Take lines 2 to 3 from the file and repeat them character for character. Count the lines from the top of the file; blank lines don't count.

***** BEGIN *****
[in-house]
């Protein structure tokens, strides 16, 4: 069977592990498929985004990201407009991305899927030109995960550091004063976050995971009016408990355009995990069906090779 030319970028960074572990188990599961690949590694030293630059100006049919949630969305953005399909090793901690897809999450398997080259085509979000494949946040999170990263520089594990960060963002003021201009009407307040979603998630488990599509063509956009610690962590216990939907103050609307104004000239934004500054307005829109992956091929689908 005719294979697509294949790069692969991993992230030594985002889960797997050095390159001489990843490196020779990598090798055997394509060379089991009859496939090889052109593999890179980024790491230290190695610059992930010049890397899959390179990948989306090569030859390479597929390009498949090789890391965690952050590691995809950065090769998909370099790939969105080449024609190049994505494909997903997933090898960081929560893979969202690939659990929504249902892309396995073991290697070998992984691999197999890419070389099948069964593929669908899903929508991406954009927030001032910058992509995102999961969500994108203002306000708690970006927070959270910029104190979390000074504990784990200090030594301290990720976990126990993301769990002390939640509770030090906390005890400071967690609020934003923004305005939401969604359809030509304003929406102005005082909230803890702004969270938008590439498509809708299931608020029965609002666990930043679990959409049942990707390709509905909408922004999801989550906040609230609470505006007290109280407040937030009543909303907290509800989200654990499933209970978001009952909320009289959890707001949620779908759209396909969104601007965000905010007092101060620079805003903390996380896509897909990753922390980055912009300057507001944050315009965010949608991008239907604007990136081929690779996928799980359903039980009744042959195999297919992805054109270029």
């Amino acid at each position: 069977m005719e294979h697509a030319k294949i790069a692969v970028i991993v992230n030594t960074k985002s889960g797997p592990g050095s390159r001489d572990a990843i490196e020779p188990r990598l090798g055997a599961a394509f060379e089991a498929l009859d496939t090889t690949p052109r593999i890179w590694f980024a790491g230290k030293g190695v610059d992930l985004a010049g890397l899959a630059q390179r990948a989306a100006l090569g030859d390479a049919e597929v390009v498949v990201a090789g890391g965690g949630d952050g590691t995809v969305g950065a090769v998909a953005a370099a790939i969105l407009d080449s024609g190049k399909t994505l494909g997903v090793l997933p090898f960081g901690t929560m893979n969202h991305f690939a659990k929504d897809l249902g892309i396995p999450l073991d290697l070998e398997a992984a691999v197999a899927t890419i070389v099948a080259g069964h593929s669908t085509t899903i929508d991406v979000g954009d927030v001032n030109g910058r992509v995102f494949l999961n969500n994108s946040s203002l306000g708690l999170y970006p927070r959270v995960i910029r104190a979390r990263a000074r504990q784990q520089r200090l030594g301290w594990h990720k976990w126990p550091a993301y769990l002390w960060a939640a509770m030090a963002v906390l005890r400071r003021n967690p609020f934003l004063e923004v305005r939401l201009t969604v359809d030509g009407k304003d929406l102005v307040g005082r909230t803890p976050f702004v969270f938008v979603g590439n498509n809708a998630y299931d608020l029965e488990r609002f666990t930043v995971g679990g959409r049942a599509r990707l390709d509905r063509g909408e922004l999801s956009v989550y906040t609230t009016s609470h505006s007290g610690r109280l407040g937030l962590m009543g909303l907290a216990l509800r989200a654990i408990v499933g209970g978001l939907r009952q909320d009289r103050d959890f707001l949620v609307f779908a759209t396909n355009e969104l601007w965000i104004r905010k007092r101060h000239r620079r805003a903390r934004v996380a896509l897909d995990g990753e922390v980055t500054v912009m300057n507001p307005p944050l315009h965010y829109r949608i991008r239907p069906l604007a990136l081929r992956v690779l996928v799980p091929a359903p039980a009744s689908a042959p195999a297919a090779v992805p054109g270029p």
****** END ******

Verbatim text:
């Protein structure tokens, strides 16, 4: 069977592990498929985004990201407009991305899927030109995960550091004063976050995971009016408990355009995990069906090779 030319970028960074572990188990599961690949590694030293630059100006049919949630969305953005399909090793901690897809999450398997080259085509979000494949946040999170990263520089594990960060963002003021201009009407307040979603998630488990599509063509956009610690962590216990939907103050609307104004000239934004500054307005829109992956091929689908 005719294979697509294949790069692969991993992230030594985002889960797997050095390159001489990843490196020779990598090798055997394509060379089991009859496939090889052109593999890179980024790491230290190695610059992930010049890397899959390179990948989306090569030859390479597929390009498949090789890391965690952050590691995809950065090769998909370099790939969105080449024609190049994505494909997903997933090898960081929560893979969202690939659990929504249902892309396995073991290697070998992984691999197999890419070389099948069964593929669908899903929508991406954009927030001032910058992509995102999961969500994108203002306000708690970006927070959270910029104190979390000074504990784990200090030594301290990720976990126990993301769990002390939640509770030090906390005890400071967690609020934003923004305005939401969604359809030509304003929406102005005082909230803890702004969270938008590439498509809708299931608020029965609002666990930043679990959409049942990707390709509905909408922004999801989550906040609230609470505006007290109280407040937030009543909303907290509800989200654990499933209970978001009952909320009289959890707001949620779908759209396909969104601007965000905010007092101060620079805003903390996380896509897909990753922390980055912009300057507001944050315009965010949608991008239907604007990136081929690779996928799980359903039980009744042959195999297919992805054109270029």
């Amino acid at each position: 069977m005719e294979h697509a030319k294949i790069a692969v970028i991993v992230n030594t960074k985002s889960g797997p592990g050095s390159r001489d572990a990843i490196e020779p188990r990598l090798g055997a599961a394509f060379e089991a498929l009859d496939t090889t690949p052109r593999i890179w590694f980024a790491g230290k030293g190695v610059d992930l985004a010049g890397l899959a630059q390179r990948a989306a100006l090569g030859d390479a049919e597929v390009v498949v990201a090789g890391g965690g949630d952050g590691t995809v969305g950065a090769v998909a953005a370099a790939i969105l407009d080449s024609g190049k399909t994505l494909g997903v090793l997933p090898f960081g901690t929560m893979n969202h991305f690939a659990k929504d897809l249902g892309i396995p999450l073991d290697l070998e398997a992984a691999v197999a899927t890419i070389v099948a080259g069964h593929s669908t085509t899903i929508d991406v979000g954009d927030v001032n030109g910058r992509v995102f494949l999961n969500n994108s946040s203002l306000g708690l999170y970006p927070r959270v995960i910029r104190a979390r990263a000074r504990q784990q520089r200090l030594g301290w594990h990720k976990w126990p550091a993301y769990l002390w960060a939640a509770m030090a963002v906390l005890r400071r003021n967690p609020f934003l004063e923004v305005r939401l201009t969604v359809d030509g009407k304003d929406l102005v307040g005082r909230t803890p976050f702004v969270f938008v979603g590439n498509n809708a998630y299931d608020l029965e488990r609002f666990t930043v995971g679990g959409r049942a599509r990707l390709d509905r063509g909408e922004l999801s956009v989550y906040t609230t009016s609470h505006s007290g610690r109280l407040g937030l962590m009543g909303l907290a216990l509800r989200a654990i408990v499933g209970g978001l939907r009952q909320d009289r103050d959890f707001l949620v609307f779908a759209t396909n355009e969104l601007w965000i104004r905010k007092r101060h000239r620079r805003a903390r934004v996380a896509l897909d995990g990753e922390v980055t500054v912009m300057n507001p307005p944050l315009h965010y829109r949608i991008r239907p069906l604007a990136l081929r992956v690779l996928v799980p091929a359903p039980a009744s689908a042959p195999a297919a090779v992805p054109g270029p």